Association for Behavior Analysis International

The Association for Behavior Analysis International® (ABAI) is a nonprofit membership organization with the mission to contribute to the well-being of society by developing, enhancing, and supporting the growth and vitality of the science of behavior analysis through research, education, and practice.


31st Annual Convention; Chicago, IL; 2005

Event Details

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Symposium #413
Behavior Analysis, Training, and Enrichment in the Zoo
Tuesday, May 31, 2005
9:00 AM–10:20 AM
Private Dining Room 3 (3rd floor)
Area: EAB; Domain: Applied Research
Chair: Terry L. Maple (Georgia Institute of Technology)
Abstract: Zoos and aquariums have deployed behavior analytic techniques in animal managment and in research settings for many years. The laboratory at Georgia Tech has been engaged in research, training, management, and enrichment of zoo animals for thirty years. This symposium brings together the work of students, faculty, alumni and collaborators from Georgia Tech and allied institutions to examine behavior analysis for elephants, giant pandas, gorillas, orangutans, and other creatures. The series of eight talks (two contiguous symposia) range from teaching behavior analysis to conducting experimental analysis research in the zoo. The final two talks deal with the logistics of zoo research and scientific management. Dr. Marr and Dr. Maple share their experiences working with large, complex megafauna and the challenges they faced during thirty years of research in zoos and primate research centers.
The Zoo as a Venue for the Experimental Analysis Course
M. JACKSON MARR (Georgia Institute of Technology), Angela Kelling (Georgia Institute of Technology)
Abstract: For a decade, Georgia Tech has utilized Zoo Atlanta as a venue for the experimental analysis of Behavior course for undergraduates. Tech students are able to get a unique, hands-on experience shaping zoo animals. Their research also provides enrichment for the animals and help the keepers to train animals for husbandry and medical care. The opportunity to train animals in a naturalistic setting results in greater satisfaction for the students, and high ratings for the experience. In exit interviews, undergraduate majors cite this course as one of the most valuable and memorable experiences at Tech.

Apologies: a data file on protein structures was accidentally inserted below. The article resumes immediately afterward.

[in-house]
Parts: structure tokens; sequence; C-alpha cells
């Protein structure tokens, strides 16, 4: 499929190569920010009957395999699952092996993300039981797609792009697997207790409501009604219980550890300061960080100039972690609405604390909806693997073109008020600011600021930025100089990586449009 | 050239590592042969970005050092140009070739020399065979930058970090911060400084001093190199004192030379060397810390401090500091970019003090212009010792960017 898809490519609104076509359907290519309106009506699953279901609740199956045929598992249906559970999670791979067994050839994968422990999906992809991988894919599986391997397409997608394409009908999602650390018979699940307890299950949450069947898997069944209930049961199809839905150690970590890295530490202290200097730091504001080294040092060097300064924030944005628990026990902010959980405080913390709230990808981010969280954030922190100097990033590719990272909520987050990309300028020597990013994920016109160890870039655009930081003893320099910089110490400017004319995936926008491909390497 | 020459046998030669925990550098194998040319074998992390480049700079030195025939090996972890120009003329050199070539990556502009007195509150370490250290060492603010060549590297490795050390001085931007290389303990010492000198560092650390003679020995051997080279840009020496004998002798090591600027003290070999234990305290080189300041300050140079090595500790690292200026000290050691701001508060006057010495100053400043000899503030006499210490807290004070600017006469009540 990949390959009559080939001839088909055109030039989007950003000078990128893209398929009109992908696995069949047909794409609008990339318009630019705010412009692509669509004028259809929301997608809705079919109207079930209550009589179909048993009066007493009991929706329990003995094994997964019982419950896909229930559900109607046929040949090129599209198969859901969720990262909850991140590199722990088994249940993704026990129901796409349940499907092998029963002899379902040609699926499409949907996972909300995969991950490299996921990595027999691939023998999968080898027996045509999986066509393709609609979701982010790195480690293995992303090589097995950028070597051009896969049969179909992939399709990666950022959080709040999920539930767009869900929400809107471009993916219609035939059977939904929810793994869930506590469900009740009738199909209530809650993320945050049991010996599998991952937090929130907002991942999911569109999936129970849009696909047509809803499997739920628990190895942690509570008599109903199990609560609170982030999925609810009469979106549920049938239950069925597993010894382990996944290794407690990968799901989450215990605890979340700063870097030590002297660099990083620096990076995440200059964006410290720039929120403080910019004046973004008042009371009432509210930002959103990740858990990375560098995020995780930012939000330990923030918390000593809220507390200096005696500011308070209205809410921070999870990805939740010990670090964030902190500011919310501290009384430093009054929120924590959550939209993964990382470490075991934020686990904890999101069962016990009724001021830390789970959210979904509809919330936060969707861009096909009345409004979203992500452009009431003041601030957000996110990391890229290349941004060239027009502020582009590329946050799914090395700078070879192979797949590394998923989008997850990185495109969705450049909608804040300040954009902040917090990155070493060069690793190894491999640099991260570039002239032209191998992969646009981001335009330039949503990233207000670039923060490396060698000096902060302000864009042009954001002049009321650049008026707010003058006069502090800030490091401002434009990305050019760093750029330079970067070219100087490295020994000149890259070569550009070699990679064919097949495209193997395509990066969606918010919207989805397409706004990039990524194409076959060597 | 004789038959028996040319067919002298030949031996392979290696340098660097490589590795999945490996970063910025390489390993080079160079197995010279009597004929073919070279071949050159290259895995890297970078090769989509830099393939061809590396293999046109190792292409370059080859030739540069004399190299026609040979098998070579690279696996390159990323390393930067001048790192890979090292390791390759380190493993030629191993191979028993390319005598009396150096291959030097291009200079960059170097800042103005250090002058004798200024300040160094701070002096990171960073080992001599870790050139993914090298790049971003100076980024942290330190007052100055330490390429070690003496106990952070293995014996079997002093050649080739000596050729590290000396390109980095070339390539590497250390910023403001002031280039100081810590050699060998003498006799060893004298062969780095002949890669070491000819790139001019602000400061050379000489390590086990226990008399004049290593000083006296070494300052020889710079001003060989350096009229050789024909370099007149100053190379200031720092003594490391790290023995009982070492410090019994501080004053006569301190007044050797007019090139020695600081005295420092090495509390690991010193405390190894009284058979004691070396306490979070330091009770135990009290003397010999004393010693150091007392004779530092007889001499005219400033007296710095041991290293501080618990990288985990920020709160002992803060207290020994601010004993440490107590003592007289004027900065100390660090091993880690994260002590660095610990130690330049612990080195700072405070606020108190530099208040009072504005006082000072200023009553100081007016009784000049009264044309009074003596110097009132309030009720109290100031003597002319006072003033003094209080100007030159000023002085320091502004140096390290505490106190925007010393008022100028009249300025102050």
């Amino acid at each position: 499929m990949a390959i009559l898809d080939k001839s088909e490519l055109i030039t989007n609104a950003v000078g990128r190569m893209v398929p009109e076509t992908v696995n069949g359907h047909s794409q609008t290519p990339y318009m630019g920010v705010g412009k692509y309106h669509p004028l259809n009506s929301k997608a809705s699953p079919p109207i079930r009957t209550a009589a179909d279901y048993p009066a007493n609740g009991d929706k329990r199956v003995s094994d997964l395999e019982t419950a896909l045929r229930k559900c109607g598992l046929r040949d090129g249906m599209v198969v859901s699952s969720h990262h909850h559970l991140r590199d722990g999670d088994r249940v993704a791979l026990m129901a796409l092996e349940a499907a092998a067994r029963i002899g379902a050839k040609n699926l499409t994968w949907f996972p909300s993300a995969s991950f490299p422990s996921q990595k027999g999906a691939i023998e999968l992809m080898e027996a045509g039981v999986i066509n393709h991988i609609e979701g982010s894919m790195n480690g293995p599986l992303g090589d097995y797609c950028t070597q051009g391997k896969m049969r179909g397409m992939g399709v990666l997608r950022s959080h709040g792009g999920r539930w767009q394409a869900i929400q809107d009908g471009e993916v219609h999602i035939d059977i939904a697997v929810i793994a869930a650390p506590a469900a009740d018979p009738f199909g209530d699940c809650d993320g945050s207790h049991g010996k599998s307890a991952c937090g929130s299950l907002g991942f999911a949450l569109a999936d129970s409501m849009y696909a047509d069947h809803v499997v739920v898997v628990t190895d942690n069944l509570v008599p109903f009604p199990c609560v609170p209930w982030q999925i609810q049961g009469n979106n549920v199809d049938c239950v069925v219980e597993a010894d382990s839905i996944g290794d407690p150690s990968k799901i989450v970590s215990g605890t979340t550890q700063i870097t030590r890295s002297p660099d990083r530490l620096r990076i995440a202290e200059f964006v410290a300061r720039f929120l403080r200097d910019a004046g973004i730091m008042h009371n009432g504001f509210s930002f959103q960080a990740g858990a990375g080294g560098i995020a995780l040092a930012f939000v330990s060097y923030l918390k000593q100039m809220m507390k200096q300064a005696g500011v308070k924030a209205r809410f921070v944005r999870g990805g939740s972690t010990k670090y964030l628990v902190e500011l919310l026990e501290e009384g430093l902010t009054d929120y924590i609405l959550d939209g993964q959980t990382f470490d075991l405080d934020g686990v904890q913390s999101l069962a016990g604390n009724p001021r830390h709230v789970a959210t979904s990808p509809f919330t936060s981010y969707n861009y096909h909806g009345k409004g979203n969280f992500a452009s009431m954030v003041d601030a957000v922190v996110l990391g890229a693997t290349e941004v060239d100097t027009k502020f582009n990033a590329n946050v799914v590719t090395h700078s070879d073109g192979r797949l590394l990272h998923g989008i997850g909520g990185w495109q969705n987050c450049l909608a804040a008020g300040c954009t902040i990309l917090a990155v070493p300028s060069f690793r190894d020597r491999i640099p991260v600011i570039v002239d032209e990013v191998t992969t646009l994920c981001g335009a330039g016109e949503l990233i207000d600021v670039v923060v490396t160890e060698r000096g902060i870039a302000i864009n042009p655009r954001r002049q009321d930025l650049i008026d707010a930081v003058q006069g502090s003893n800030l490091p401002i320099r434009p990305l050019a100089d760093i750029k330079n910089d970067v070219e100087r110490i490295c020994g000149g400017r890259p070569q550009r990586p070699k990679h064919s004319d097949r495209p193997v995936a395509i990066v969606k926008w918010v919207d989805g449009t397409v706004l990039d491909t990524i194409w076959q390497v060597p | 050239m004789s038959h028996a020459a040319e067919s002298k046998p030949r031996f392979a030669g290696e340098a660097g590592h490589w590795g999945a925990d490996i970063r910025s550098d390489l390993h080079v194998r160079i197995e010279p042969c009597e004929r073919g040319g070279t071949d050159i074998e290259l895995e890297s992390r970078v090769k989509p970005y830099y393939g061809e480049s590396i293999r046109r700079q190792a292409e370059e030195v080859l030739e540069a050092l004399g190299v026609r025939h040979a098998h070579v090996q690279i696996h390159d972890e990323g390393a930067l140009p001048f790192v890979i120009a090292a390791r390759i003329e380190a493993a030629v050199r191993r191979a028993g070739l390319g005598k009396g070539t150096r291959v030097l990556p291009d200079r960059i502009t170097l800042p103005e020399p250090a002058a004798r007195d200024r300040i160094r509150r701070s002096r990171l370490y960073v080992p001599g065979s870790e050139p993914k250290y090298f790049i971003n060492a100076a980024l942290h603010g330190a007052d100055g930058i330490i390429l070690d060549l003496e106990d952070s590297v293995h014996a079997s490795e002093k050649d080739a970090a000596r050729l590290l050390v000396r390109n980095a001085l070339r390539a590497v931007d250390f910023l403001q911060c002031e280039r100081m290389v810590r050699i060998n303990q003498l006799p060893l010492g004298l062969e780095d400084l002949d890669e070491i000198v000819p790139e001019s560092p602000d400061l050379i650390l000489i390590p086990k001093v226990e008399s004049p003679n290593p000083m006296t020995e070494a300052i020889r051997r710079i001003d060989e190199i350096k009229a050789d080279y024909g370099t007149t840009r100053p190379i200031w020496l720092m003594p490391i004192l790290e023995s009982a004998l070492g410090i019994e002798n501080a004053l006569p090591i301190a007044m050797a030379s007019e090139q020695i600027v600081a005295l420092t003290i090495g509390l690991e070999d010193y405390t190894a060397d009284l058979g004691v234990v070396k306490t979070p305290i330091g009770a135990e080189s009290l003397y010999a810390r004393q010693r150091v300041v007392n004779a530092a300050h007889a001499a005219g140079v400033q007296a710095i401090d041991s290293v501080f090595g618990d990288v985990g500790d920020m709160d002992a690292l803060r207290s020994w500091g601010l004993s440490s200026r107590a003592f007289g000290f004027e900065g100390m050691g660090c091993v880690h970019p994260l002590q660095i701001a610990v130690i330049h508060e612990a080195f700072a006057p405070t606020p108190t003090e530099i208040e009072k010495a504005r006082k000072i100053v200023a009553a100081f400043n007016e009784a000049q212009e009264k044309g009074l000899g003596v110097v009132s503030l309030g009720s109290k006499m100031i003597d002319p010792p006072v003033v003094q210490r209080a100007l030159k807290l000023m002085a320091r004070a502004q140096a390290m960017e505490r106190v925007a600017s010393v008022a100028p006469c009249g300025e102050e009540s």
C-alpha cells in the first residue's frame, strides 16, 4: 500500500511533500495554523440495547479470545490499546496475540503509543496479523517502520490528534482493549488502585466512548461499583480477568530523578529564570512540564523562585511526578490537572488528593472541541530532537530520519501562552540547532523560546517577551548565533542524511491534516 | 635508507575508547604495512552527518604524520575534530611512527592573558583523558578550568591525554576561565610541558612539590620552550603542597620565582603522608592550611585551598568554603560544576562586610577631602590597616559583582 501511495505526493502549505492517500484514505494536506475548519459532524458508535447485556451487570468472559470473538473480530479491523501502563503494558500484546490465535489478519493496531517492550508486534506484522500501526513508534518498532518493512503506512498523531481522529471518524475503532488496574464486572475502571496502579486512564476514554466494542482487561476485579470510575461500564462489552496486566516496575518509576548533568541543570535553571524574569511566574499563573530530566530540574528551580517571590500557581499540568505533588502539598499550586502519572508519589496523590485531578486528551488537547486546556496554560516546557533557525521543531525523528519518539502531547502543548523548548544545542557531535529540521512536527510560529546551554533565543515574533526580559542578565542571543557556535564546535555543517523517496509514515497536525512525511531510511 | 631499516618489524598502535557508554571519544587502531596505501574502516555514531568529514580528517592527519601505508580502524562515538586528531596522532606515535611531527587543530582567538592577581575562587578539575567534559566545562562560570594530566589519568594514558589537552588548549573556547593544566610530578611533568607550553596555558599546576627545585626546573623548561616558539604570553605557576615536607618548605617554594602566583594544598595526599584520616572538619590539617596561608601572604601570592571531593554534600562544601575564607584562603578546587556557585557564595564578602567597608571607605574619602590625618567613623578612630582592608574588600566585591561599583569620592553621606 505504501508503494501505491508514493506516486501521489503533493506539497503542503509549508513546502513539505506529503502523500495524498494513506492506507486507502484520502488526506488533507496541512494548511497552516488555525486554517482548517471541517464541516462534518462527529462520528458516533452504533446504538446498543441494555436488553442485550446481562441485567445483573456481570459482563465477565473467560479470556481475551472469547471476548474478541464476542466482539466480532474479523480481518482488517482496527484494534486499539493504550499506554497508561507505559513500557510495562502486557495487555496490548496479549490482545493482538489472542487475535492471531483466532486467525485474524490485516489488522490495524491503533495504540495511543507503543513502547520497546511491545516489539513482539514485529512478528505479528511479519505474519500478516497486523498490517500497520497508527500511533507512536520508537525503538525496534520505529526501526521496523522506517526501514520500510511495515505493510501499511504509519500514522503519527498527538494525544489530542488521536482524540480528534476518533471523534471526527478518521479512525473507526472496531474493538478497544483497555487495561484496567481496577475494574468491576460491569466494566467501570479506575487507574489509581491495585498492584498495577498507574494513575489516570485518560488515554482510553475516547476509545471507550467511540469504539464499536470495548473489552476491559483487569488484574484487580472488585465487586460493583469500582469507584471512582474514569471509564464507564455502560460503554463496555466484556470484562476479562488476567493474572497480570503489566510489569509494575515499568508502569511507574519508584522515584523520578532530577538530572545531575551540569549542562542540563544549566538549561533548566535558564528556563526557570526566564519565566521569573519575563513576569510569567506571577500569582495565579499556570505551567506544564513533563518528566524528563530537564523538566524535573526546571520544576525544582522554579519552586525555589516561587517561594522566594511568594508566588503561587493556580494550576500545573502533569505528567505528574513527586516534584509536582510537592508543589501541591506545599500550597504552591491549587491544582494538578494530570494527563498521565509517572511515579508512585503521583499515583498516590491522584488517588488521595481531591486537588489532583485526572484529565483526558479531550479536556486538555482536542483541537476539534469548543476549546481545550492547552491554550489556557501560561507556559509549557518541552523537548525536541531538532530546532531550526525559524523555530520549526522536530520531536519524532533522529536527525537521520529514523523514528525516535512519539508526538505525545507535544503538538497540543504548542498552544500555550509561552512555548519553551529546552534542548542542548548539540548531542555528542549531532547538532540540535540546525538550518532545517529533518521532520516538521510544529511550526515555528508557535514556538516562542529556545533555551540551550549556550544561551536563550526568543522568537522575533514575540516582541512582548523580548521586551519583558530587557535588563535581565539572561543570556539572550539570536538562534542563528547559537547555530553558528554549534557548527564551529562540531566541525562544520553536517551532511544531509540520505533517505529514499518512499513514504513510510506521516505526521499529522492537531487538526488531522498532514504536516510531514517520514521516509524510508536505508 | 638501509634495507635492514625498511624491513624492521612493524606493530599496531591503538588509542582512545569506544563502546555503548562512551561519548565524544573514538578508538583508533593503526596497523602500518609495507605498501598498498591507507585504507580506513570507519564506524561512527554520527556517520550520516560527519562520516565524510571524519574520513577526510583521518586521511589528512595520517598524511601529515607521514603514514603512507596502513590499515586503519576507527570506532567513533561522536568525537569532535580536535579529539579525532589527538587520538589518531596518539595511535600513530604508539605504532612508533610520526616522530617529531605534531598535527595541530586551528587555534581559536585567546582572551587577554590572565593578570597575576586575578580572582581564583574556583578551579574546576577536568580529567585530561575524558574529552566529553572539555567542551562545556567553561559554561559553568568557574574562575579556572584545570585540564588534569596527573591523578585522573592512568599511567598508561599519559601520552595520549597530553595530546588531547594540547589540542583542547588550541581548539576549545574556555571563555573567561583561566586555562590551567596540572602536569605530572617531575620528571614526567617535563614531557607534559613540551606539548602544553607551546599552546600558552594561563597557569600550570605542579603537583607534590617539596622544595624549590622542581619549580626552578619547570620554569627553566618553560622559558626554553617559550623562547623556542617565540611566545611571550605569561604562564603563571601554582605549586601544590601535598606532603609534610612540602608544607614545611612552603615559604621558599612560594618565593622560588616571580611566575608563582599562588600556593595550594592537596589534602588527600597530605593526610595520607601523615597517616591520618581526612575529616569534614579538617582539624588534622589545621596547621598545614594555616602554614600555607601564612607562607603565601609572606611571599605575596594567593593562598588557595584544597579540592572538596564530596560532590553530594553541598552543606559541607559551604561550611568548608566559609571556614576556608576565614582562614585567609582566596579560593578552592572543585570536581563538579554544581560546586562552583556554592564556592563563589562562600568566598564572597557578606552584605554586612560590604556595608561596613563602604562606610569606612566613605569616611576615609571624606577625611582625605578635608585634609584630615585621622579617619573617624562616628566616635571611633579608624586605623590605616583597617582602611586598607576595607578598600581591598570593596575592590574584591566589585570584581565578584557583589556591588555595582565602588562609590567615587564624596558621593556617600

The Use of Technology and Behavior Principles to Enrich Captive Primate Environments
SUMA MALLAVARAPU (Georgia Institute of Technology), Andrea Clay (Georgia Institute of Technology)
Abstract: Studies of nonhuman primates show that enriching captive environments increases species typical behavior and decreases aggession, sterotypies, and other behavior problems. Unlike simple objects that generate rapid habituation, computer-assisted enrichment provides for tasks of increasing complexity and unpredictability, and give the animal some control over reward acquisition. Principles of learning and positive reinforcement have been applied to shape joystick acquistiion in great apes and monkeys at the zoo. The shaping of curor movement to obtain food rewards is also described.
Behavioral and Environmental Approaches to Occupying Elephants
STEPHANIE ALLARD (Georgia Institute of Technology), Megan L. Wilson (Lincoln Park Zoo)
Abstract: Controversy surrounds the managment of elephants in American zoos. New approaches to training involve a system known as "protective contact". The training technology is operant conditioning from outside the enclosure. We studied a zoo management program that changed form free contact to protected contact, and learned how the elephants and the staff adapted to the new system. The art of animal training has dominated in recent history, but there is a trend to behavioral (scientific) management. We strongly argue that elephant management must be scientific to be successful and safe.
Preliminary Evidence for "Rule-of-Thumb" Foraging in Captive Giant Pandas
LORAINE R. TAROU (Grand Valley State University), David G. Powell (National Zoological Park), Jessamine Williams (National Zoological Park)
Abstract: Giant pandas are herbivorous carnivores whose diet consists almost entirely of bamboo. According to optimal diet theory, animals are under strong selective pressure to forage in such a way as to maaximize the net rate energy gain per unit time. Eighteen classic choice trials were conducted in which three bamboo species were randomly paired. Preference was assessed using the amoung of time spent feeding on each species during the first hour of exposure and total overnight consumption. As predicted, leasves were preferred over stems, and both pandas exhibited a preference for P. japonica. An analysis of feeding behavior indicated that handling time was signifantly shorter for this species. The findings are discussed in terms of husbandry, management, and conservation issues.



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